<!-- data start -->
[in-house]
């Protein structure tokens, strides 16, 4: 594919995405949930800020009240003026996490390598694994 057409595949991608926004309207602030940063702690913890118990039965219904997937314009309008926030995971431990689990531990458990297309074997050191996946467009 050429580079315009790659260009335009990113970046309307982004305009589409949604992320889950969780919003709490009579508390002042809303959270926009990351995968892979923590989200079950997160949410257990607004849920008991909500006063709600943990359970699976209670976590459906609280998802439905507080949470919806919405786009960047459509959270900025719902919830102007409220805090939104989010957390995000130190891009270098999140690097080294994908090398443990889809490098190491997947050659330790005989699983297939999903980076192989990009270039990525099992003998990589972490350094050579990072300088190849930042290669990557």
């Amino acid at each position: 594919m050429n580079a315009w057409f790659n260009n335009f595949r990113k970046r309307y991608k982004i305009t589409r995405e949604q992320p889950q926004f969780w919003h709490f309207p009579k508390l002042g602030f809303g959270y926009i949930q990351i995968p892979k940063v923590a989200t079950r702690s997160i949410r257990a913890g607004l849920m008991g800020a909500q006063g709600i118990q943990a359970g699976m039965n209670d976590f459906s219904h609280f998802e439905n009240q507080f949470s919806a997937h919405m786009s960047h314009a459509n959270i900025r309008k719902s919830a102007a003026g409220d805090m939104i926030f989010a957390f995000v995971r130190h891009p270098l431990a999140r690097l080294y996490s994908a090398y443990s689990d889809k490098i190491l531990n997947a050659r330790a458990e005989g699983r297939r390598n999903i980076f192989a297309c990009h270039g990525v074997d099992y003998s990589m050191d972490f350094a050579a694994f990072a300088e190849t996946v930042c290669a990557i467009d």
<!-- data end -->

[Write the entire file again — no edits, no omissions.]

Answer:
[in-house]
């Protein structure tokens, strides 16, 4: 594919995405949930800020009240003026996490390598694994 057409595949991608926004309207602030940063702690913890118990039965219904997937314009309008926030995971431990689990531990458990297309074997050191996946467009 050429580079315009790659260009335009990113970046309307982004305009589409949604992320889950969780919003709490009579508390002042809303959270926009990351995968892979923590989200079950997160949410257990607004849920008991909500006063709600943990359970699976209670976590459906609280998802439905507080949470919806919405786009960047459509959270900025719902919830102007409220805090939104989010957390995000130190891009270098999140690097080294994908090398443990889809490098190491997947050659330790005989699983297939999903980076192989990009270039990525099992003998990589972490350094050579990072300088190849930042290669990557």
């Amino acid at each position: 594919m050429n580079a315009w057409f790659n260009n335009f595949r990113k970046r309307y991608k982004i305009t589409r995405e949604q992320p889950q926004f969780w919003h709490f309207p009579k508390l002042g602030f809303g959270y926009i949930q990351i995968p892979k940063v923590a989200t079950r702690s997160i949410r257990a913890g607004l849920m008991g800020a909500q006063g709600i118990q943990a359970g699976m039965n209670d976590f459906s219904h609280f998802e439905n009240q507080f949470s919806a997937h919405m786009s960047h314009a459509n959270i900025r309008k719902s919830a102007a003026g409220d805090m939104i926030f989010a957390f995000v995971r130190h891009p270098l431990a999140r690097l080294y996490s994908a090398y443990s689990d889809k490098i190491l531990n997947a050659r330790a458990e005989g699983r297939r390598n999903i980076f192989a297309c990009h270039g990525v074997d099992y003998s990589m050191d972490f350094a050579a694994f990072a300088e190849t996946v930042c290669a990557i467009d």